Tuesday, January 22, 2013

Our tatami room

My favorite room in our house is the tatami room.  Tatami are traditional Japanese mats made out of straw and placed on the floor like carpeting.  Although our tatami are faded and well-worn, the room often smells like sweet and clean like grass.

Looking into the tatami room from the living room
(the genkan is the door on the right)

Our tatami room has a low table with an area below the floor called a horigotatsu (掘り炬燵).  The space underneath the table is a comfortable place for our legs and has a built in heater.  In the winter, a futon blanket can be placed between the top of the table and the frame.  We don't have central heating (or basically any type of insulating on the house) so we have to use individual heaters.  Makes more sense than trying to heat or cool all three floors like our townhouse in Virginia but can also be a pain to turn on space heaters throughout the house.  Although it doesn't get cold enough in Okinawa, in mainland Japan the table and blanket is a cozy gathering place for the family.

Edit:  Here's a great article about using the kotatsu and winter weather by You, Me, and a Tanuki.

Below table heater

Our kotatsu table is removable (the top and frame are stored in the space below, with extra tatami mats to place over the opening in the floor).  Although we haven't had any friends or family come visit yet, switching the tatami room from a formal dining room to a guest room would be very convenient.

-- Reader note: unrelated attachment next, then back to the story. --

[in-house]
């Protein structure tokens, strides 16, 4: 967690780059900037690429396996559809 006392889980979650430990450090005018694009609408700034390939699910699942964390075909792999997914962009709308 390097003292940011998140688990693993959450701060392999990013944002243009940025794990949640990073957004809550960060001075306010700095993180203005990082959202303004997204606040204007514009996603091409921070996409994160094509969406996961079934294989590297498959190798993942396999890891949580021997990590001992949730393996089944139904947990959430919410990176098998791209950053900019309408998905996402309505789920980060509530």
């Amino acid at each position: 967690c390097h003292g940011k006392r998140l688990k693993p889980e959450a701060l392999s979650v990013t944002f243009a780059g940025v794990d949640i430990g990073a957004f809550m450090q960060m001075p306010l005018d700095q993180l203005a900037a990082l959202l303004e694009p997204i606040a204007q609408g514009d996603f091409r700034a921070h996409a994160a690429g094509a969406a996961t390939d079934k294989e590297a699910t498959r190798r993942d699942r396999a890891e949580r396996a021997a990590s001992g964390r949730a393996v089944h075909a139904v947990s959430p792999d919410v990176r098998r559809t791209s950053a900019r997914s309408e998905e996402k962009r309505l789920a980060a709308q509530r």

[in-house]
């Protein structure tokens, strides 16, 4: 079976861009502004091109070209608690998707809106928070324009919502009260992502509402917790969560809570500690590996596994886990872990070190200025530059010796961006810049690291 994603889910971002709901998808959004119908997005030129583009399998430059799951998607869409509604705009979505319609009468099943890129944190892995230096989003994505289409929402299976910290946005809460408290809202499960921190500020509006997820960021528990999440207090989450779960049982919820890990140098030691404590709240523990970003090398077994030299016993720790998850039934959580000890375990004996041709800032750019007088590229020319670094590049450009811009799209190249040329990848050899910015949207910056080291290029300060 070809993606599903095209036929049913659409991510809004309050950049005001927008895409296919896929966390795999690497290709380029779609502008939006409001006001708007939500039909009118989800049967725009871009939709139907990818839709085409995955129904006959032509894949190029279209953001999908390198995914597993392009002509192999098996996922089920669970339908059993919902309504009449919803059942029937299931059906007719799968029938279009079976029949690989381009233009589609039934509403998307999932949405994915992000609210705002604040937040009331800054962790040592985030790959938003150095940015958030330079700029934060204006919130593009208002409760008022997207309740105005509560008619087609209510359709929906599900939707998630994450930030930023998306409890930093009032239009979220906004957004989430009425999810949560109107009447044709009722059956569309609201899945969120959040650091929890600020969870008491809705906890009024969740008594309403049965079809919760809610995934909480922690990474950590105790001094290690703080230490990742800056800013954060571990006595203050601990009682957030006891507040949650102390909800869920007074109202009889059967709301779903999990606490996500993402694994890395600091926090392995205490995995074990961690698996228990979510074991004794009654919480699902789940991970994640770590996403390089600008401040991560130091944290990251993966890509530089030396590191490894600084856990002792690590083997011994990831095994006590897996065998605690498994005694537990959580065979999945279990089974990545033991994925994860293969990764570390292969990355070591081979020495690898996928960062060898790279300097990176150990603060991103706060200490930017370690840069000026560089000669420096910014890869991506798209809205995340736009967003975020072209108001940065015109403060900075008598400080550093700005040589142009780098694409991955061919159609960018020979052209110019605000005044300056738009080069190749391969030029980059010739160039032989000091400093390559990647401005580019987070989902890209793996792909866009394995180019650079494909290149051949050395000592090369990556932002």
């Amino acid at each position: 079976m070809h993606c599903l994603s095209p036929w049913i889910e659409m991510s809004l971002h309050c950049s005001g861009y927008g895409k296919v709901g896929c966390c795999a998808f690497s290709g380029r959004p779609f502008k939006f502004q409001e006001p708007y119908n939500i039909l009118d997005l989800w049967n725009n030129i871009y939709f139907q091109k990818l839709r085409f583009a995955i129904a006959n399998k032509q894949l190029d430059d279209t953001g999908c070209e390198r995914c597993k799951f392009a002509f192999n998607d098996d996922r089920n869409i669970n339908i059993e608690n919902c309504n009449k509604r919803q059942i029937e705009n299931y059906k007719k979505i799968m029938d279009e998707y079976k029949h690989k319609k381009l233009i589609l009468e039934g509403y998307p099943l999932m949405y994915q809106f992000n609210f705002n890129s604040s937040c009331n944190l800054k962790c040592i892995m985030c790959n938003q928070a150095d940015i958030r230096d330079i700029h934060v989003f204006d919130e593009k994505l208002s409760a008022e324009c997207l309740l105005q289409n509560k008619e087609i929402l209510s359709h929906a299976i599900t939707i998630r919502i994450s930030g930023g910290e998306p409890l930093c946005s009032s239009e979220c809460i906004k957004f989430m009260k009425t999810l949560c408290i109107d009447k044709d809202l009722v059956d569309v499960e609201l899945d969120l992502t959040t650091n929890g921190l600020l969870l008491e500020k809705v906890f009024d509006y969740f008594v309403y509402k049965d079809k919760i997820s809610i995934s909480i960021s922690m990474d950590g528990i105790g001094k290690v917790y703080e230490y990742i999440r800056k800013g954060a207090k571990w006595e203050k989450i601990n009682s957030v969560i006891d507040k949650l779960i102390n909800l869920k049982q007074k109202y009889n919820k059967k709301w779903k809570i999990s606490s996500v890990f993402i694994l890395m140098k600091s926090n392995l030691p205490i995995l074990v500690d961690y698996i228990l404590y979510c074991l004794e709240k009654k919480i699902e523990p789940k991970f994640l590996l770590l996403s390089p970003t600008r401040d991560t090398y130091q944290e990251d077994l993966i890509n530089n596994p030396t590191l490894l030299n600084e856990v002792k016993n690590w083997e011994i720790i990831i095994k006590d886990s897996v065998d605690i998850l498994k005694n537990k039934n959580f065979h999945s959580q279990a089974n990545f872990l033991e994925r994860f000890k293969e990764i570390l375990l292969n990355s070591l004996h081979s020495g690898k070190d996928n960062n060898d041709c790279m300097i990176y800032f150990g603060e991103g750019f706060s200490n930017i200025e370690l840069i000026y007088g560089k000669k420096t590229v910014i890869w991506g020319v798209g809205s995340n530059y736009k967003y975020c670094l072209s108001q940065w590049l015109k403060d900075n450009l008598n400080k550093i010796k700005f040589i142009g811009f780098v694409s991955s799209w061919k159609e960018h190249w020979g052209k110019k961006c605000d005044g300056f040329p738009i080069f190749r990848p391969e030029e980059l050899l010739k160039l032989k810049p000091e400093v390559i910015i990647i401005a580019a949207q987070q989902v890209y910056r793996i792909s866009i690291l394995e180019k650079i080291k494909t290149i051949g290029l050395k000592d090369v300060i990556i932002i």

Another nice feature of using tatami, the mats are completely removable.  Not too long ago, a potty training toddler had an accident in the tatami room.  Even after thoroughly drying and cleaning the mats, a faint smell lingered.  So I pulled up the mat and put it out in the sun for the afternoon.  No more pee-pee smell.

Back and front of tatami
Speaking of cleaning, tatami do require some special maintenance   First, make sure you frequently check under any objects for mold.  Here is one example of mold growing under a futon mattress.  When we first moved in, I used the tatami room to store all of our boxes and packing paper.  A few months later I had a nasty surprise waiting for me underneath all those boxes - the dreaded kabi (mildew).  I also take the extra mats out of the closet and make sure they're aired out from time to time.

Tatami cleaner
To clean the mats, I first vaccuum making sure to follow the direction of the straw.  Next I break out the Swiffer and put a special cleaning pad on it.  I found ours at Makeman but I'm sure other stores like Aeon have them too.  So far, I've been able to get up every mess the boys have put down with just a little scrubbing and sunlight (but we're careful not to allow red wine or other stain-makers into the room).

The mats are spendy to replace (I think around $150 to $200 per basic mat (our room has 4 regular sized mats and 4 customs mats, so you do the math)), but I try not to freak out too much about the tatami.  Much like carpeting, the mats need to be replaced from time to time. (And so do the shoji screens, another part of our washitsu, which I'll cover in a future post.)

The tatami room is a special treat while living in Japan.  I know not every family is lucky enough to enjoy such a traditional space and love using ours as much as possible.

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